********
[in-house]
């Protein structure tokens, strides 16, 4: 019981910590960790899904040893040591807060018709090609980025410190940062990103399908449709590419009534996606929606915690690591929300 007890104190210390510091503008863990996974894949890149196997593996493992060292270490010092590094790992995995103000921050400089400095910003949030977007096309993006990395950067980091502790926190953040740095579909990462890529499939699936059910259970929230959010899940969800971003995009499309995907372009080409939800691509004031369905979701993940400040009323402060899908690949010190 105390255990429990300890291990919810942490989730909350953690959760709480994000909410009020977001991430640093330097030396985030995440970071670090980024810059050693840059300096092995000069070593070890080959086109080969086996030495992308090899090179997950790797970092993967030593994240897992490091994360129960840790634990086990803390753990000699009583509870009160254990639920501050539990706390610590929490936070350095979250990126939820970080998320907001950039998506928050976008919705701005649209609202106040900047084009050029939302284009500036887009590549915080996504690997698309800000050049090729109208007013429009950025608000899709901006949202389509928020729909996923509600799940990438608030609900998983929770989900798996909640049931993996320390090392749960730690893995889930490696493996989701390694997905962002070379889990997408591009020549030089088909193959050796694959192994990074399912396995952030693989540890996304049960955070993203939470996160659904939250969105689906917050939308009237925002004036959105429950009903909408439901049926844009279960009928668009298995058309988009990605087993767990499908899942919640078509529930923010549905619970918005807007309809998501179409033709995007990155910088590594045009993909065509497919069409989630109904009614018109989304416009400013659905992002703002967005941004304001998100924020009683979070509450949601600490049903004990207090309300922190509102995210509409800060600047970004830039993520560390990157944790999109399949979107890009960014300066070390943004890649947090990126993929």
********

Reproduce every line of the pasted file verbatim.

[in-house]
């Protein structure tokens, strides 16, 4: 019981910590960790899904040893040591807060018709090609980025410190940062990103399908449709590419009534996606929606915690690591929300 007890104190210390510091503008863990996974894949890149196997593996493992060292270490010092590094790992995995103000921050400089400095910003949030977007096309993006990395950067980091502790926190953040740095579909990462890529499939699936059910259970929230959010899940969800971003995009499309995907372009080409939800691509004031369905979701993940400040009323402060899908690949010190 105390255990429990300890291990919810942490989730909350953690959760709480994000909410009020977001991430640093330097030396985030995440970071670090980024810059050693840059300096092995000069070593070890080959086109080969086996030495992308090899090179997950790797970092993967030593994240897992490091994360129960840790634990086990803390753990000699009583509870009160254990639920501050539990706390610590929490936070350095979250990126939820970080998320907001950039998506928050976008919705701005649209609202106040900047084009050029939302284009500036887009590549915080996504690997698309800000050049090729109208007013429009950025608000899709901006949202389509928020729909996923509600799940990438608030609900998983929770989900798996909640049931993996320390090392749960730690893995889930490696493996989701390694997905962002070379889990997408591009020549030089088909193959050796694959192994990074399912396995952030693989540890996304049960955070993203939470996160659904939250969105689906917050939308009237925002004036959105429950009903909408439901049926844009279960009928668009298995058309988009990605087993767990499908899942919640078509529930923010549905619970918005807007309809998501179409033709995007990155910088590594045009993909065509497919069409989630109904009614018109989304416009400013659905992002703002967005941004304001998100924020009683979070509450949601600490049903004990207090309300922190509102995210509409800060600047970004830039993520560390990157944790999109399949979107890009960014300066070390943004890649947090990126993929």